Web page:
10.10.14 Issue #657 info@mckenziemgmt.com 1-877-777-6151 Forward This Newsletter

Nancy Caudill
Senior Consultant
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How to Prepare Your Bank Deposit
By Nancy Caudill, Senior Consultant

Do you, the doctor, balance your own bank statement each month, or do you have a bookkeeper or accountant who completes this task? It is always a challenge to balance your practice management’s total collections for the month to your bank statement and/or P&L. Typically, your accountant extrapolates the income line on the P&L from your bank statement, and 9 times out of 10 this will not match your software’s deposits. Have you ever wondered why not? Let’s review how deposits should be handled to assist in the process of balancing the P&L or bank statements to your practice’s software.

Electronic Transfer of Funds
Many practices accept payments that are automatically transferred into your bank account from insurance companies. I would suggest that you NOT accept Electronic Transfer of Funds (EFTs), as it will make it impossible to balance your bank statement to your PM software. It also means that your Financial Coordinator must post those payments daily (as the notice comes in from the insurance carrier) and not let them build up. I have worked in offices where the business team felt entering the payments into their PM software was not important because all the doctor cared about was money being in the bank. This may be true, but statements and refunds can’t be managed until these payments are posted to each account.

With many of the ETFs, in order to create an Explanation of Benefits (EOB) your business team must manually print the EOB from the emailed report sent from the insurance company. This takes time and supplies. Should you feel that the timeliness of the deposit to your bank account outweighs the importance of reconciling your bank statement and preparing an accurate daily deposit, then at least make sure that payments are posted daily to patient accounts.

When to Prepare Deposits
Deposits should be created DAILY! This means that a deposit report from your PM software should be generated after all payments are posted for the day, and this report should be compared to the reconciled credit card receipts, cash and checks. Some PM softwares will suggest that you have two types of deposit reports and I agree – one that shows actual monies taken to the bank (cash and checks) and a different report for credit cards and electronic transfers (if you have any from the insurance companies). 

When does your business team actually take the deposit to your bank? This depends on the hour that your bank closes. If your business team can balance and prepare the deposit and take it to the bank at the end of the day, that is just fine. If you take it daily, that is fine too. Some offices take it to the bank the next morning. Whichever option you choose, be consistent. If the deposit is made the next morning, it will have that date on the bank statement, even though the deposit is actually from the previous day in your computer. Same if the deposit is made the same day.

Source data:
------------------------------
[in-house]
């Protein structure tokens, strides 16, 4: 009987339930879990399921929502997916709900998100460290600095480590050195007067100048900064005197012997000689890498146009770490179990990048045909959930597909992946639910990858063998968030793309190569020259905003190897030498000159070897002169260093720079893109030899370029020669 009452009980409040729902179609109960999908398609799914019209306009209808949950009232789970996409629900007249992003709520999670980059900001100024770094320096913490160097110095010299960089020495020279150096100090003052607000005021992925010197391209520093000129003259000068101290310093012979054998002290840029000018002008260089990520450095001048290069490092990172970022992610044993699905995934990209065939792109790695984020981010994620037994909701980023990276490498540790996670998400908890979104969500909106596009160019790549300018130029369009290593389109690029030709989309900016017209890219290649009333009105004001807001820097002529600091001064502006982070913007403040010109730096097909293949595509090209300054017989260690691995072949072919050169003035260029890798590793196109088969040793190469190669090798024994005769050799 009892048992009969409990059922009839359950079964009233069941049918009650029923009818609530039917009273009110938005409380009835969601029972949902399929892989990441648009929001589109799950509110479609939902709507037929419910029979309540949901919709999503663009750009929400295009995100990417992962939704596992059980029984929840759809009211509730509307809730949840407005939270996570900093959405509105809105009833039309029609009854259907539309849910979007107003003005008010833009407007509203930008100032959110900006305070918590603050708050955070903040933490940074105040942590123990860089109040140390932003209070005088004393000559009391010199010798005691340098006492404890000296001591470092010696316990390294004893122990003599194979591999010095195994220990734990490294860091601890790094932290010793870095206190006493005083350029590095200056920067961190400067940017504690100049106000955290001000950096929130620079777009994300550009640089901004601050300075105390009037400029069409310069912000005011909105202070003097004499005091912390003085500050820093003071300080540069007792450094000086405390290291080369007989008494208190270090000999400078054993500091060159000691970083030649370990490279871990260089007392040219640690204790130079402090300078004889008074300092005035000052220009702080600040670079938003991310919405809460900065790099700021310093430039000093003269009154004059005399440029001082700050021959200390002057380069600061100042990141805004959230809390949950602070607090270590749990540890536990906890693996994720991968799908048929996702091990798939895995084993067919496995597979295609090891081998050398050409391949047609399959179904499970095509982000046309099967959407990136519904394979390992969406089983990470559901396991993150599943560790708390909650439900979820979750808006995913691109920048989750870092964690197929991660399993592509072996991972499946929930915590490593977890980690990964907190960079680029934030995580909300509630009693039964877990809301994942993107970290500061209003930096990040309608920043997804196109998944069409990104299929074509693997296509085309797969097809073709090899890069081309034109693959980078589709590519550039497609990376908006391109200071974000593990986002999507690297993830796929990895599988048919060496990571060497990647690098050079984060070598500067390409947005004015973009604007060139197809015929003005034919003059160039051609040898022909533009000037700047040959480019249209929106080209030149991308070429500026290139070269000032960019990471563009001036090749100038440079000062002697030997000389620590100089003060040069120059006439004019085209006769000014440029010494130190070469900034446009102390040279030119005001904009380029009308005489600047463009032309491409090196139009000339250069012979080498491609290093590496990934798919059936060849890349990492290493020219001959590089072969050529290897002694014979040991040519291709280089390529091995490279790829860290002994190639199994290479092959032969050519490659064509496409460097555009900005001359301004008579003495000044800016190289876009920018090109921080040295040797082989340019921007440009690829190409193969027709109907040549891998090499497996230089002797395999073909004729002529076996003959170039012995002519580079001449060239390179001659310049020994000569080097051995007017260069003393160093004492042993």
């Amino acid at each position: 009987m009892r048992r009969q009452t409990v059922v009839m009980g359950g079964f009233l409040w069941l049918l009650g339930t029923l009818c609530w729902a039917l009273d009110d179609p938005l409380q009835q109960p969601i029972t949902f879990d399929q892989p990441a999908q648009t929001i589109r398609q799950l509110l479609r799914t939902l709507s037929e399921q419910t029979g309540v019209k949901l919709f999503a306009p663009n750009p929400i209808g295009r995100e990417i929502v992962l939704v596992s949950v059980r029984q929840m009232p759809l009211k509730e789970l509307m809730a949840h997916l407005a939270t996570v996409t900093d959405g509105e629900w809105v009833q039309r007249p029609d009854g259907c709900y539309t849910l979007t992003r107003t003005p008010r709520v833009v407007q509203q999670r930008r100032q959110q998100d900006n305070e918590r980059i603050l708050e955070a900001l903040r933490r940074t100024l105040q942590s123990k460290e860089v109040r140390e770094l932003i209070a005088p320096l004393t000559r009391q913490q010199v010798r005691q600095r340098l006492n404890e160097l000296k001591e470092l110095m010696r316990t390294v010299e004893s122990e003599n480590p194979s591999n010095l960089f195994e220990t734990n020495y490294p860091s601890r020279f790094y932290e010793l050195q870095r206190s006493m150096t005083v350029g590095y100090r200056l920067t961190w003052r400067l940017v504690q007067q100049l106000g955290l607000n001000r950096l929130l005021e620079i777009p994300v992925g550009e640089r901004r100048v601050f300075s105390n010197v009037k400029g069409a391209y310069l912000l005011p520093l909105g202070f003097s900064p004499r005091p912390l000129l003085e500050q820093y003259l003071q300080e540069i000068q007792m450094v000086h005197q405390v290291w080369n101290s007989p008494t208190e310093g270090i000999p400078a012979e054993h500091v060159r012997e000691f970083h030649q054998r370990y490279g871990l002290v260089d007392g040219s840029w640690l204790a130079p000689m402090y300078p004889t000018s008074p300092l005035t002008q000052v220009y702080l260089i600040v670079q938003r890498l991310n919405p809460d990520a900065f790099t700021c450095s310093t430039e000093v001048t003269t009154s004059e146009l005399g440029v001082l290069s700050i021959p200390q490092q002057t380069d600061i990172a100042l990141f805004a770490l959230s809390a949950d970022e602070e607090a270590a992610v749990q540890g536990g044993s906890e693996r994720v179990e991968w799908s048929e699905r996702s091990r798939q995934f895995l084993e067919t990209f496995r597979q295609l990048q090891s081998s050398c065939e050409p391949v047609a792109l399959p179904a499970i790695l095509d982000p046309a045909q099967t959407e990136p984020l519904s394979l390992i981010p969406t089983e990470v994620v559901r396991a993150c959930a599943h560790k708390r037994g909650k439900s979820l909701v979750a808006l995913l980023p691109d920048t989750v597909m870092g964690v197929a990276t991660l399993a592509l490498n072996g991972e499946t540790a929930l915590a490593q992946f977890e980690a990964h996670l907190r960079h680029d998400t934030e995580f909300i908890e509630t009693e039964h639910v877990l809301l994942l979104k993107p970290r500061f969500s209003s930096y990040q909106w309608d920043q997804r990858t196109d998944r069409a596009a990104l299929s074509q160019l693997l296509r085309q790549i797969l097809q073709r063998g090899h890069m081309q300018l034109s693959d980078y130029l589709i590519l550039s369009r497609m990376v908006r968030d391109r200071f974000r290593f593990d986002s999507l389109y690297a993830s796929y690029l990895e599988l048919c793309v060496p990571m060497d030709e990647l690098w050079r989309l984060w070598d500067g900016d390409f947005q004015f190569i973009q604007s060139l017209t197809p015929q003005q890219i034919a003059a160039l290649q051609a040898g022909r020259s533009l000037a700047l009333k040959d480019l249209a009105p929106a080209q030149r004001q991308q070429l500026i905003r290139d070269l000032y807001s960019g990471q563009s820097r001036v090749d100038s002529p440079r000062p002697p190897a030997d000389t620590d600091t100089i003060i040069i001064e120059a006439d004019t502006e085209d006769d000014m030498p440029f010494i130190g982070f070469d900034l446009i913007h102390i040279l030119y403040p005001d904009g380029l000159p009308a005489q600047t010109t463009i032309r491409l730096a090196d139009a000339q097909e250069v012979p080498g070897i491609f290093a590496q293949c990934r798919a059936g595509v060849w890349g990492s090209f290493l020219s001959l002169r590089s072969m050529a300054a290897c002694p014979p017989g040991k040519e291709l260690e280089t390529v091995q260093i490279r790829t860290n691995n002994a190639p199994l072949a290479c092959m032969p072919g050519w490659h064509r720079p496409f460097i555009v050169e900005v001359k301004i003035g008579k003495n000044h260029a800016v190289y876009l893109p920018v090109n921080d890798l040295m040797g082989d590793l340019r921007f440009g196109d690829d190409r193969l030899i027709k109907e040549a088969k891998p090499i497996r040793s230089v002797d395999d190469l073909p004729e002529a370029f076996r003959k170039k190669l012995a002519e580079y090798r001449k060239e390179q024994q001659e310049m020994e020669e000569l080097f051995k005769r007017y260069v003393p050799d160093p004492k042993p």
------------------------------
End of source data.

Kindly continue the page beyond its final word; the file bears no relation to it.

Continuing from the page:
The Daily Deposit
The first deposit report from your PM software should be printed and kept in a binder or saved as a pdf file. This deposit report should match the total cash and checks that are taken to the bank. The old-fashioned duplicate deposits are still the best way to manage and balance. The deposit slip is prepared with the following information: the TOTAL of the checks, the TOTAL of the cash and then the TOTAL of the deposit. There is no reason to itemize each check – that is why you have a report from your PM software. The bank does not need this information.

When the deposit is presented to the bank teller, a receipt is given back. This receipt should be attached to the “yellow” carbonless copy of the prepared deposit in your deposit book in the office. Do not remove both copies when the deposit slip is prepared, only the original that is added with the cash and checks.

The second deposit report illustrates the total credit card payments and should also balance with all the signed receipts from the patients in the office, any telephone receipts generated and made by mail AND the close-out of the credit card machines. If you have more than one credit card machine, each machine must be closed out and the totals of the machines reconciled to the second report. This is very important. All of the receipts and credit card machine close-outs should be attached to the report showing that it all balances. If it does not, something is wrong. Fix it ASAP!

The Bad News
You still won’t balance unless you don’t accept credit cards. Credit cards don’t settle for 2-5 days (depending on the credit card company), so your totals for credit card payments made during the last 2-5 days of the month will be off. This means when you are comparing your bank statement or P&L to your PM deposit for the month (or the collections or payment report), your balance will be off by those credit card payments that were posted in your office the last couple of days. You will need to manually pick up the credit card payments for those last few days on next month’s statement or P&L.

Happy Balancing!

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